Fleet, Carol Brody and Harriet, Syd
Widowhood is a frightening prospect for any woman, but becoming a widow in one’s forties, thirties, or twenties can be terrifying. Widows Wear Stilettos deals sensitively with the many problems and questions facing the young widow: depression and grief, helping children cope, facing in-laws, and returning to work. The authors also address practical concerns including financial considerations and personal issues such as health, self-awareness, diet, and exercise. This reassuring book shows how a life that feels at an end can begin anew.
“Carole Brody Fleet is changing the face and style of widowhood. It’s a very unique look at an unusual problem these days that is affecting a lot of women.” – Deborah Roberts, Correspondent, ABC News’, “Good Morning America Now”
“[The] author has created a wise and practical guide for young widows on how to recover, cope, heal, and find a fulfilling life.” – Orange Coast Magazine
“Carole Brody Fleet offers advice and humor in the book,’ Widows Wear Stilettos…’ to help young widows cope with loss.” – The Orange County Register
“A young widow holds out a helping hand to others who have lost their husbands” – The San Diego Union-Tribune
The Library Journal
Motivational speaker and coach Fleet, who was widowed at 40 and has since made numerous guest appearances on television and radio, offers a guide for women who have also experienced the loss of a partner at a young age. Fleet’s presentation is frank and interspersed with bits of honest humor. The text is easy to read, with charts and tips sprinkled throughout. Fleet, with psychotherapist Harriet, provides information on how to organize details such as funeral arrangements, wills, social security, and insurance at a time when organization is the last thing a new widow may want to face. She discusses emotional, physical, and spiritual health and finishes by focusing on living the rest of your life. This is a book about hope, and women will want to read it and share it with others, regardless of marital status or age. An essential addition to every public library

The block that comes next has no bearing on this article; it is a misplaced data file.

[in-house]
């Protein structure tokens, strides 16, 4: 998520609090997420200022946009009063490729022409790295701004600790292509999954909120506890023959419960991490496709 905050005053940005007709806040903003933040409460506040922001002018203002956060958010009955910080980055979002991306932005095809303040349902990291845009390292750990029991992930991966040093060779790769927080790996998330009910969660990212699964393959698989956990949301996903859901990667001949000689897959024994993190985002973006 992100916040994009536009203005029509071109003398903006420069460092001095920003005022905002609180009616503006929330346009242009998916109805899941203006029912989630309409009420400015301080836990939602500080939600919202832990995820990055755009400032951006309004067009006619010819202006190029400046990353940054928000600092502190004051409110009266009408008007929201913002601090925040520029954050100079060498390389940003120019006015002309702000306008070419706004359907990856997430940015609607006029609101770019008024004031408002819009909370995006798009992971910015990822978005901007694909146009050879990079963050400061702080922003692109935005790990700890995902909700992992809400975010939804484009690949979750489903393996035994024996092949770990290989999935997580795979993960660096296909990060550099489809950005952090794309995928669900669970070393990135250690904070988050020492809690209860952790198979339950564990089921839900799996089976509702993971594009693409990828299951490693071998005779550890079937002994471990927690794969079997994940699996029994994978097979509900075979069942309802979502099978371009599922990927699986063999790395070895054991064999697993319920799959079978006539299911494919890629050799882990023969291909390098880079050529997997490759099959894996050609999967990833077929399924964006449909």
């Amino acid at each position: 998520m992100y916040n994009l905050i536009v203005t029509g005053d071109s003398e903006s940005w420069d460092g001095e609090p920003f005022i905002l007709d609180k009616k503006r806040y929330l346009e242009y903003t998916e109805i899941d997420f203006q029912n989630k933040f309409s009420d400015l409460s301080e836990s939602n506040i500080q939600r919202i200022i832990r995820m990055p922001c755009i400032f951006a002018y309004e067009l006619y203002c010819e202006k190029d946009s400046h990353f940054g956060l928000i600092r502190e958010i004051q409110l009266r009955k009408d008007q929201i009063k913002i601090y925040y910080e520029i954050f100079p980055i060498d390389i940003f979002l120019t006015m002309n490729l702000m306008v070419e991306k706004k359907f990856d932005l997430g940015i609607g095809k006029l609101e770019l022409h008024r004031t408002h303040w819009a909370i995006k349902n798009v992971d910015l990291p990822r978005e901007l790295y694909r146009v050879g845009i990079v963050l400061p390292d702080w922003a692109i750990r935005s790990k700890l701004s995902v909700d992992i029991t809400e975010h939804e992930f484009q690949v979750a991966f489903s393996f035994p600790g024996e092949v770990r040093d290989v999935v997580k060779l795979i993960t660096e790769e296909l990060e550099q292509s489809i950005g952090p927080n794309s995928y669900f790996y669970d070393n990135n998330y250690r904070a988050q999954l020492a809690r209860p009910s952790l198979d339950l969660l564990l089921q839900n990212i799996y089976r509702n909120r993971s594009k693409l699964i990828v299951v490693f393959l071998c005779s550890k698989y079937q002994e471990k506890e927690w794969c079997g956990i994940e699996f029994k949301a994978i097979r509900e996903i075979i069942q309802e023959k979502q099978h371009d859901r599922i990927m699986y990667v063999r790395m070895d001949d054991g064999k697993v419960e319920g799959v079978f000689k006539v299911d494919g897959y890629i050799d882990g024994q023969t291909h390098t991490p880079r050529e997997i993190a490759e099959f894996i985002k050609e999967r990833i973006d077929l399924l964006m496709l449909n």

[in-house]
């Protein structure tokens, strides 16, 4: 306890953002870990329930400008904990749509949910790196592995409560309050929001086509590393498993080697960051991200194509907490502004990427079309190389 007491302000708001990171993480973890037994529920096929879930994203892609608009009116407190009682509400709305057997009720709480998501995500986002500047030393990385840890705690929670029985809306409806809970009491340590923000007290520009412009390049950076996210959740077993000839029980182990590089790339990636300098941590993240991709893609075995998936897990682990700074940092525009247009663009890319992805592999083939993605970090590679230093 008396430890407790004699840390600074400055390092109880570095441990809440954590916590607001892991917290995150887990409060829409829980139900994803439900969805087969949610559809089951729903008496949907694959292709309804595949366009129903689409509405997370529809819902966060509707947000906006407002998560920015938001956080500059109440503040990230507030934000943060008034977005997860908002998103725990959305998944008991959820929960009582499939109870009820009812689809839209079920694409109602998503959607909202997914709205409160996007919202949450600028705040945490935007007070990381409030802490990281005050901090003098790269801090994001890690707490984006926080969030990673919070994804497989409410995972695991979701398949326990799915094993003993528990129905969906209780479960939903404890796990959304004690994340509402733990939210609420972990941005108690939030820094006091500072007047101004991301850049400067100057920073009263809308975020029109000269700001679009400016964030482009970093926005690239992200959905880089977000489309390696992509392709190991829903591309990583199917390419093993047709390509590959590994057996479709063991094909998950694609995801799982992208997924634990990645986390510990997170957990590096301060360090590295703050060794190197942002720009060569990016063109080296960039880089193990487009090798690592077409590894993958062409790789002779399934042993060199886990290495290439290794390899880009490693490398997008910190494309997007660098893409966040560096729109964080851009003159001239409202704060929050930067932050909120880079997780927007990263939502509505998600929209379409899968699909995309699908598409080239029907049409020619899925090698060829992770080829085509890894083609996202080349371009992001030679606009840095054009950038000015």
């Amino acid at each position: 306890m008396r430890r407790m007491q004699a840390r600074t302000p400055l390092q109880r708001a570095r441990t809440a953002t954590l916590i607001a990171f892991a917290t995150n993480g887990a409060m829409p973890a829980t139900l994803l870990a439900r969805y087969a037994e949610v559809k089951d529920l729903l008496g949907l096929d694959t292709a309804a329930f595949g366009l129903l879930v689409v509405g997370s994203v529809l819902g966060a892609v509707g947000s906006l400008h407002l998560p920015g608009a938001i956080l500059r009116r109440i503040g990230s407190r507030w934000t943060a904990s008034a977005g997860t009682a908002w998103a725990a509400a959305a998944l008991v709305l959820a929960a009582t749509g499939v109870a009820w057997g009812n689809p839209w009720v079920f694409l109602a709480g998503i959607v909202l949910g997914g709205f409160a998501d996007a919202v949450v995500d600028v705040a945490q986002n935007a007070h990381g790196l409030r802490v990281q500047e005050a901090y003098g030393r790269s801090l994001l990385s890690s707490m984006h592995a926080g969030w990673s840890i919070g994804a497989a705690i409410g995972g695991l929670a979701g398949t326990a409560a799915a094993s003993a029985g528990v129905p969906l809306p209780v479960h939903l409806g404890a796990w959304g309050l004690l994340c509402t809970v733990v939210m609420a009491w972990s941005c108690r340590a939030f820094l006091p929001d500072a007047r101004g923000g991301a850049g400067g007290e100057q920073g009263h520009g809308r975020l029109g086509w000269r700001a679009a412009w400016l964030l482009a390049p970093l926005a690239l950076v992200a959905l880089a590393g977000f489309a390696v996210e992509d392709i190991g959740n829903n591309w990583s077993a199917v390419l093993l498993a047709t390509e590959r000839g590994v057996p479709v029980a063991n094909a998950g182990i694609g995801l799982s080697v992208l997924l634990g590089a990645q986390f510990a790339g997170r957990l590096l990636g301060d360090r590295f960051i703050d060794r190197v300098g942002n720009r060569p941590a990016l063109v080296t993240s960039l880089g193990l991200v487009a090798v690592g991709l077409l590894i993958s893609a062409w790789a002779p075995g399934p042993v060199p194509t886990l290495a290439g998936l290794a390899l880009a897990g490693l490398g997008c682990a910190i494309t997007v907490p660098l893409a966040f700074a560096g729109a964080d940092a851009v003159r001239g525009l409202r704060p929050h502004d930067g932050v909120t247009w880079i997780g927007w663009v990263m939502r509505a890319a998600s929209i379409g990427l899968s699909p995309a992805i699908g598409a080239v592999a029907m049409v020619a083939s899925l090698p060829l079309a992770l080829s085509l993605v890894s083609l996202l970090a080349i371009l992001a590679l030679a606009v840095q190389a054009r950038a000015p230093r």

My daughter of 24 became a very young widow almost four months ago. She has a baby, now 1 1/2 years old. It is difficult to lose a loved one at any age, but at 24, with a small child and crazy in love with her husband, her first few months were so difficult. Each day, you just go through the motions to get through another day. Act happy, baby depends on it. No time to grieve, the world does not stop for you. As a mother of a young widow, you want to step in and do everything, take care of everything, make everything alright again. Sadley, it is not possible. While I was trying to locate a book on grief and the stages she was going through I came across this book. As a lover of heels, it caught my attention. After glancing through it, I was delighted to find a book for the “Young Widow”. This book has done so much for her. It has lifted her spirits, answered questions no one had answers to, and gave her timetables as to what she would feel and different stages of moving on.
Needless to say, she has talked about this book to her Hospice Counselor several times and has now given away her copy. I am online to purchase another for her and multiples for Hospice for future young widows who find themselves looking for answers that most people can not provide. Excellent book. It has made such a huge difference for my daughter! Thank you.
Barnes & Noble
On reading this book, I found the content to be very inspirational and uplifting, with the author taking on a subject that can be very distressing, especially to a recent widow. This book also covers topics like financial advice, dating, family and health issues, where other bereavement books fail. The author also injects a little humor into a serious subject, using her own tragedies and heartache to inspire others to go forward in life, which is very refreshing. The title of the book ‘Widows Wear Stilettos, portrays an attitude of ‘mind’, not a fashion statement. I highly recommend this book to widows of ALL ages, it is a vital, informative read
As a widow almost 5 years out from my husband’s death, I found the early chapters of this book to be very relative to my early years as a widow, especially the first and second year. (Wish I had this book back then!) While it was somewhat tedious to read those (been there, done that) it was also a great reminder of how far I have come since then. Once I got to the second half of the book, I could not put it down. These chapters I can probably come back to read a few years from now and still learn something.